Happy Spring, Dear Readers,
While perusing Spring garden catalogues searching for just the right perennial for that awkward corner of the yard, darling (not so little—heavens, she’s in 6th grade) Broccoli asked if we had a theme for our garden. Somewhat taken aback, I asked what she meant. Turns out her friends all have garden themes. Aster and Holly have a butterfly garden—all their plants attract butterflies. Clover has an evening or moon garden—her flowers are all white or open at night. Poppy has a burrito garden—with cilantro, black beans, chili peppers, onions, and tomatoes and claims she wants a greenhouse to grow avocados.
Turns out the Wryte-Goode garden theme is “Oh, pretty, I can find a spot for that,” which has led to a rather hodge-podge look, especially in our flower beds. As we put our heads together to plan a more thematic garden, I wondered if my novel, Dreams of an Eggplant, suffered from the same lack of theme.
As I am wont to do, I headed to the internet for more information.
- First up is K.M. Weiland website Helping Writers to Become Authors. She has plenty of posts about story theme and a very illuminating graphic that illustrates how Plot + Character = Theme https://www.helpingwritersbecomeauthors.com/storys-theme/ Plus. she includes how Robert McKee defines story theme. Writers can read the articles or listen to her podcasts.
- K.M. Weiland has also written “writing your story’s THEME.” The book is available on Amazon and she has a buy link for it available on her website. As of this writing, it’s on sale for 99 cents.
- Next is Jenny Hansen’s Finding Your Story’s Theme on Writers in the Storm blog (an excellent source of writing advice) https://writersinthestormblog.com/2019/09/finding-your-storys-theme/ She helps define theme and how to work with it for both plotters and pantsers. It’s also worth a look at her How to Focus on Your Story’s DNA. (There’s a link in her post.)
- Kristen Kieffer’s well-storied website has How to Develop Your Story’s Themes (both article and podcast). https://www.well-storied.com/blog/how-to-develop-your-storys-themes She uses examples from movies and books to help illustrate story theme.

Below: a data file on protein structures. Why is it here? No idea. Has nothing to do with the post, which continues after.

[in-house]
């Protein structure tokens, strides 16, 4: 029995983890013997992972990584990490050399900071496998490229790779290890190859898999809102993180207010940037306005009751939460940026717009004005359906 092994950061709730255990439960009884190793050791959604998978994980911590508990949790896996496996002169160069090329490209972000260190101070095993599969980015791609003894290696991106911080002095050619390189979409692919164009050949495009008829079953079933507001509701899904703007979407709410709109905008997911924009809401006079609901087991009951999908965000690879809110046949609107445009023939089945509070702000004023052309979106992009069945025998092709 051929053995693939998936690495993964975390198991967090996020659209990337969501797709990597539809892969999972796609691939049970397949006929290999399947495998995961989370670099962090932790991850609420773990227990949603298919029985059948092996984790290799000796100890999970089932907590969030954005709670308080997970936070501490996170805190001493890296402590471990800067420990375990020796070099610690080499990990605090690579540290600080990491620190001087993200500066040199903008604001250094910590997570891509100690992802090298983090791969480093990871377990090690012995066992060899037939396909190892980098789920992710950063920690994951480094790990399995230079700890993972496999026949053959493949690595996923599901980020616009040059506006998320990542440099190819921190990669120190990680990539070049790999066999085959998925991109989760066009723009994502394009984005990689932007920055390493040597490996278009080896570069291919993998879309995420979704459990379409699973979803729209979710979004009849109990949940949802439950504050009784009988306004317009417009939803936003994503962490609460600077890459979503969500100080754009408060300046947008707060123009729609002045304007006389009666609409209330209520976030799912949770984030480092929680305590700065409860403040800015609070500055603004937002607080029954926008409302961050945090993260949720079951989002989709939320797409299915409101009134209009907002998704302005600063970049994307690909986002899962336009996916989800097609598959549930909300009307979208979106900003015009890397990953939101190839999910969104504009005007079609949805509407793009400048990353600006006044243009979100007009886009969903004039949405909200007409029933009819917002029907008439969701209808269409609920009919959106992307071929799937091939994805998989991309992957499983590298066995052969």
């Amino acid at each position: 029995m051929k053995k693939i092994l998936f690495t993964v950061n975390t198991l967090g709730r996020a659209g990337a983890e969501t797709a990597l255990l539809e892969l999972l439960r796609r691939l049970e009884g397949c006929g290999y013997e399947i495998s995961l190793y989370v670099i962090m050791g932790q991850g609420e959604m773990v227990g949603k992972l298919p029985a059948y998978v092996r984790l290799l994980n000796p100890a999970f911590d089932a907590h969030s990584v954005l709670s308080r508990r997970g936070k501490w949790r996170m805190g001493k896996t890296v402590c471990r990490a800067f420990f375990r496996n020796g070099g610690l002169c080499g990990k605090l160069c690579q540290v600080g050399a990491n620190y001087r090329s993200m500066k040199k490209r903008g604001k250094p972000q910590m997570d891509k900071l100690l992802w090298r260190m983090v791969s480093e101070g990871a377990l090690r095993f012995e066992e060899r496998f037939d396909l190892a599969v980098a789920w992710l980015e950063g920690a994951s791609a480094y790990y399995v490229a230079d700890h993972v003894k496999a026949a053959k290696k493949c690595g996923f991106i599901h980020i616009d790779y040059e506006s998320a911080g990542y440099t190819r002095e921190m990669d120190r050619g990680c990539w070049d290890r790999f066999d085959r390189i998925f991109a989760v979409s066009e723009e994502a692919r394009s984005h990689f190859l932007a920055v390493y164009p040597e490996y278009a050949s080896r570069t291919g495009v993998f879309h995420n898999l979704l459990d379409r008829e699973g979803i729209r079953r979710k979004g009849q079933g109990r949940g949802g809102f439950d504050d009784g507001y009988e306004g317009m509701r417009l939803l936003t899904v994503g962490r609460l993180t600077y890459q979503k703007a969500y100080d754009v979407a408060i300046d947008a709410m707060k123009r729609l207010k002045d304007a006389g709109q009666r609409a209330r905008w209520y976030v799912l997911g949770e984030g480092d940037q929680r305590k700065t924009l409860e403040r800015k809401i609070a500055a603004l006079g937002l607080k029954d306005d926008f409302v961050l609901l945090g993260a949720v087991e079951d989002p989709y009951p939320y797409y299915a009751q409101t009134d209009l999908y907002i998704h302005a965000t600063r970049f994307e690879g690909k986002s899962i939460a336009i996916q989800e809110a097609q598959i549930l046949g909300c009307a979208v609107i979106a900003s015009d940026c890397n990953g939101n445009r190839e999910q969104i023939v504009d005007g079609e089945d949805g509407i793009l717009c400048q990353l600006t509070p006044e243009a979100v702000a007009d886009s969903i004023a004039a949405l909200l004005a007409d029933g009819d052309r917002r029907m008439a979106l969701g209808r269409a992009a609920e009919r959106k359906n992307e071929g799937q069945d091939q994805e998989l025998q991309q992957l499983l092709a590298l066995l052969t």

- Savannah Gilbo’s website gives us 3 Ways to Figure Out the Theme of Your Story—https://www.savannahgilbo.com/blog/theme She also includes a list of universal themes, and for the price of your email address, you can download a worksheet for discovering your theme.
- Freewrite has a post on How Great Writers Develop the Theme of a Story. https://getfreewrite.com/blogs/writing-success/theme-of-a-story
- Not to be left out, Larry Brooks’ Storyfix has Theme . . . Simplified. https://storyfix.com/theme-simplified
- Stan Williams has a fresh look on story themes. He calls theme “the Moral Premise” and has a website dedicated to explaining it. https://stanwilliams.com/MORALPREMISE/ He also has a short book, The Moral Premise, that this author found fascinating. Writers can order it through Stan’s website or right from Amazon.
- Writers can also use Story Planners’ online builder to craft your story’s moral premise. https://www.storyplanner.com/story/plan/the-moral-premise
- Jami Gold’s website features a guest post by Jeff Lyons on Creating a Strong Moral Premise. I was specifically interested in making moral issues more personal instead of just using generic ideas. https://jamigold.com/2017/04/creating-a-strong-moral-premise-for-our-story-guest-jeff-lyons
I hope that all this research makes Dreams of an Eggplant a richer and more satisfying story. And by the summer issue of Roundtable, I hope the Wryte-Goode clan has both a butterfly and a moon garden—themes can make stories and gardens better.
Until next time, readers!
Betty Wryte-Goode is a writer and mother who lives in the Lehigh Valley. Her passions include writing, reading, shopping, gardening, and exploring the internet. Betty is always looking for writing tips, so if you have any you would like to share, please send them to her through our Submissions/Contacts page.
Mixed-Up Words of the Month
Calvary vs. Cavalry
Calvary is pronounced kal-vah-ree and is the name of the hill outside of Jerusalem. Jesus was crucified on Calvary. Since it is a proper noun, it should be capitalized unless it is used figuratively—as in an ordeal or trial.
Cavalry is pronounced kav-ehl-ree and comes from the French word cheval for horse. The Cavalry were soldiers who fought on horseback. Now, cavalry refers to a mobile unit of military troops and can include the use of helicopters and armored vehicles.
Putting it all together: The cavalry did not charge up Calvary.